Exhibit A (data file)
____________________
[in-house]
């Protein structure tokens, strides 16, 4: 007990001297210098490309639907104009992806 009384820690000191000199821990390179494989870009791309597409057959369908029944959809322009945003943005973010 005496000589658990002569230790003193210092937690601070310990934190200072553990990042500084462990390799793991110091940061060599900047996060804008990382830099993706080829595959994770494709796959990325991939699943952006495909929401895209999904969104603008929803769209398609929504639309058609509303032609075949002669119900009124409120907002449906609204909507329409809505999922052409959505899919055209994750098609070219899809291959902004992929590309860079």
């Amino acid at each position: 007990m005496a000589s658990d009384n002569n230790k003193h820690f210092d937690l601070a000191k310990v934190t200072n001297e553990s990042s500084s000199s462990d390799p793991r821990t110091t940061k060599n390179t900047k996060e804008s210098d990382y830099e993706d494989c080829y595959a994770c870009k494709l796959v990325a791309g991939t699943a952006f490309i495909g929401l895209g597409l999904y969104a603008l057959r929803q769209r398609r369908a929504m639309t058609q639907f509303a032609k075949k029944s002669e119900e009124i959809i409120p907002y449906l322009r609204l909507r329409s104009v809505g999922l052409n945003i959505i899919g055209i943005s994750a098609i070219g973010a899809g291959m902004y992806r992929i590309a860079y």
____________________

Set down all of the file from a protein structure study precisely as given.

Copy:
[in-house]
């Protein structure tokens, strides 16, 4: 007990001297210098490309639907104009992806 009384820690000191000199821990390179494989870009791309597409057959369908029944959809322009945003943005973010 005496000589658990002569230790003193210092937690601070310990934190200072553990990042500084462990390799793991110091940061060599900047996060804008990382830099993706080829595959994770494709796959990325991939699943952006495909929401895209999904969104603008929803769209398609929504639309058609509303032609075949002669119900009124409120907002449906609204909507329409809505999922052409959505899919055209994750098609070219899809291959902004992929590309860079």
């Amino acid at each position: 007990m005496a000589s658990d009384n002569n230790k003193h820690f210092d937690l601070a000191k310990v934190t200072n001297e553990s990042s500084s000199s462990d390799p793991r821990t110091t940061k060599n390179t900047k996060e804008s210098d990382y830099e993706d494989c080829y595959a994770c870009k494709l796959v990325a791309g991939t699943a952006f490309i495909g929401l895209g597409l999904y969104a603008l057959r929803q769209r398609r369908a929504m639309t058609q639907f509303a032609k075949k029944s002669e119900e009124i959809i409120p907002y449906l322009r609204l909507r329409s104009v809505g999922l052409n945003i959505i899919g055209i943005s994750a098609i070219g973010a899809g291959m902004y992806r992929i590309a860079y």